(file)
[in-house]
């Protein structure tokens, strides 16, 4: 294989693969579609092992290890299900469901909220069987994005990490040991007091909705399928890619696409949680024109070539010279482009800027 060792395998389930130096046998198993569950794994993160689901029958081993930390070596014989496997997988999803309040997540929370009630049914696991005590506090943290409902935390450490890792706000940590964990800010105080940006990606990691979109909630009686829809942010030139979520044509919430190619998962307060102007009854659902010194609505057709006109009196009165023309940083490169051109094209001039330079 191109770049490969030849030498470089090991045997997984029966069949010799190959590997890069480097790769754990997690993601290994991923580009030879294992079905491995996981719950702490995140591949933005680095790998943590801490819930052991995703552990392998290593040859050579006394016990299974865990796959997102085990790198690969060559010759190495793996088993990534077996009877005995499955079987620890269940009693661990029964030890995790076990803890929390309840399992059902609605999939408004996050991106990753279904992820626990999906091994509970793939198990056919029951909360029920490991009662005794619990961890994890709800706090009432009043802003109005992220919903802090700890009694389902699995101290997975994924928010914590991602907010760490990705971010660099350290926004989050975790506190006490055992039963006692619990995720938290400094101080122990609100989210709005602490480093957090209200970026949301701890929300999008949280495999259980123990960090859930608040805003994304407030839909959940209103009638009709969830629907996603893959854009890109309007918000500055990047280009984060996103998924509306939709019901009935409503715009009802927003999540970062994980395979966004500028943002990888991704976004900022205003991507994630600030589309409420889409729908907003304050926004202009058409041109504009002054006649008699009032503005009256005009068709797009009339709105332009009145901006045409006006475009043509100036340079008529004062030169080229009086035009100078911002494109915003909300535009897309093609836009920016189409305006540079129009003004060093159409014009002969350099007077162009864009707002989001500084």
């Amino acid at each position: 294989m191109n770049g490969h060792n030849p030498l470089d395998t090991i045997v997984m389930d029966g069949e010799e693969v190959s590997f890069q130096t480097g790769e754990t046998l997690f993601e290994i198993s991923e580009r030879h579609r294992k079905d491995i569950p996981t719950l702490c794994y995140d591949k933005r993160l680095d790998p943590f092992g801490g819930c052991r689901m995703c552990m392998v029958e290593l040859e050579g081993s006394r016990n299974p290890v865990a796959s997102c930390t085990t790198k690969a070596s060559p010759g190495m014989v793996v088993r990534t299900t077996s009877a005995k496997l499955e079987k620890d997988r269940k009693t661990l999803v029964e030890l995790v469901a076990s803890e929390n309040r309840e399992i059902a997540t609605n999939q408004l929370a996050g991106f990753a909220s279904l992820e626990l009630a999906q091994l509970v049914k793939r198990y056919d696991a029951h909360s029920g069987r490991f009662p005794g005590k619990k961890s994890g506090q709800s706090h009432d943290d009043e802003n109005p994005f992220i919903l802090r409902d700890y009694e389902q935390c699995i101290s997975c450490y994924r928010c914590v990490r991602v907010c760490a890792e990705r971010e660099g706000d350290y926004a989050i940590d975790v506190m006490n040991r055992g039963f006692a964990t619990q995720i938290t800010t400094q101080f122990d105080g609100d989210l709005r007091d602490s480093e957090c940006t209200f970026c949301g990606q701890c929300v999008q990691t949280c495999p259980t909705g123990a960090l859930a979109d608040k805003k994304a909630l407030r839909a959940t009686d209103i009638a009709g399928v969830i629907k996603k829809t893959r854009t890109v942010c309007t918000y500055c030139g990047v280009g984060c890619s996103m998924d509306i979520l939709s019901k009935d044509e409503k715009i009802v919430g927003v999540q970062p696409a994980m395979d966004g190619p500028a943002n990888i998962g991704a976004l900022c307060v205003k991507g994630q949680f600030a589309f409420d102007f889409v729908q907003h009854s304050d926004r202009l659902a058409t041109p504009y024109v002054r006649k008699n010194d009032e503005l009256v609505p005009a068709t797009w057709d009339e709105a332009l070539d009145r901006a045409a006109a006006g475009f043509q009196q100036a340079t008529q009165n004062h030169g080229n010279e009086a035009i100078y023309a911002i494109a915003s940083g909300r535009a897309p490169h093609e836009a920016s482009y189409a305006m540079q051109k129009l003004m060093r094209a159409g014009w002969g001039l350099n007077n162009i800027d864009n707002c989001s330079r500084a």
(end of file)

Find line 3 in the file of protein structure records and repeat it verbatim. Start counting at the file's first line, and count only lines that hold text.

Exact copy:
């Amino acid at each position: 294989m191109n770049g490969h060792n030849p030498l470089d395998t090991i045997v997984m389930d029966g069949e010799e693969v190959s590997f890069q130096t480097g790769e754990t046998l997690f993601e290994i198993s991923e580009r030879h579609r294992k079905d491995i569950p996981t719950l702490c794994y995140d591949k933005r993160l680095d790998p943590f092992g801490g819930c052991r689901m995703c552990m392998v029958e290593l040859e050579g081993s006394r016990n299974p290890v865990a796959s997102c930390t085990t790198k690969a070596s060559p010759g190495m014989v793996v088993r990534t299900t077996s009877a005995k496997l499955e079987k620890d997988r269940k009693t661990l999803v029964e030890l995790v469901a076990s803890e929390n309040r309840e399992i059902a997540t609605n999939q408004l929370a996050g991106f990753a909220s279904l992820e626990l009630a999906q091994l509970v049914k793939r198990y056919d696991a029951h909360s029920g069987r490991f009662p005794g005590k619990k961890s994890g506090q709800s706090h009432d943290d009043e802003n109005p994005f992220i919903l802090r409902d700890y009694e389902q935390c699995i101290s997975c450490y994924r928010c914590v990490r991602v907010c760490a890792e990705r971010e660099g706000d350290y926004a989050i940590d975790v506190m006490n040991r055992g039963f006692a964990t619990q995720i938290t800010t400094q101080f122990d105080g609100d989210l709005r007091d602490s480093e957090c940006t209200f970026c949301g990606q701890c929300v999008q990691t949280c495999p259980t909705g123990a960090l859930a979109d608040k805003k994304a909630l407030r839909a959940t009686d209103i009638a009709g399928v969830i629907k996603k829809t893959r854009t890109v942010c309007t918000y500055c030139g990047v280009g984060c890619s996103m998924d509306i979520l939709s019901k009935d044509e409503k715009i009802v919430g927003v999540q970062p696409a994980m395979d966004g190619p500028a943002n990888i998962g991704a976004l900022c307060v205003k991507g994630q949680f600030a589309f409420d102007f889409v729908q907003h009854s304050d926004r202009l659902a058409t041109p504009y024109v002054r006649k008699n010194d009032e503005l009256v609505p005009a068709t797009w057709d009339e709105a332009l070539d009145r901006a045409a006109a006006g475009f043509q009196q100036a340079t008529q009165n004062h030169g080229n010279e009086a035009i100078y023309a911002i494109a915003s940083g909300r535009a897309p490169h093609e836009a920016s482009y189409a305006m540079q051109k129009l003004m060093r094209a159409g014009w002969g001039l350099n007077n162009i800027d864009n707002c989001s330079r500084a």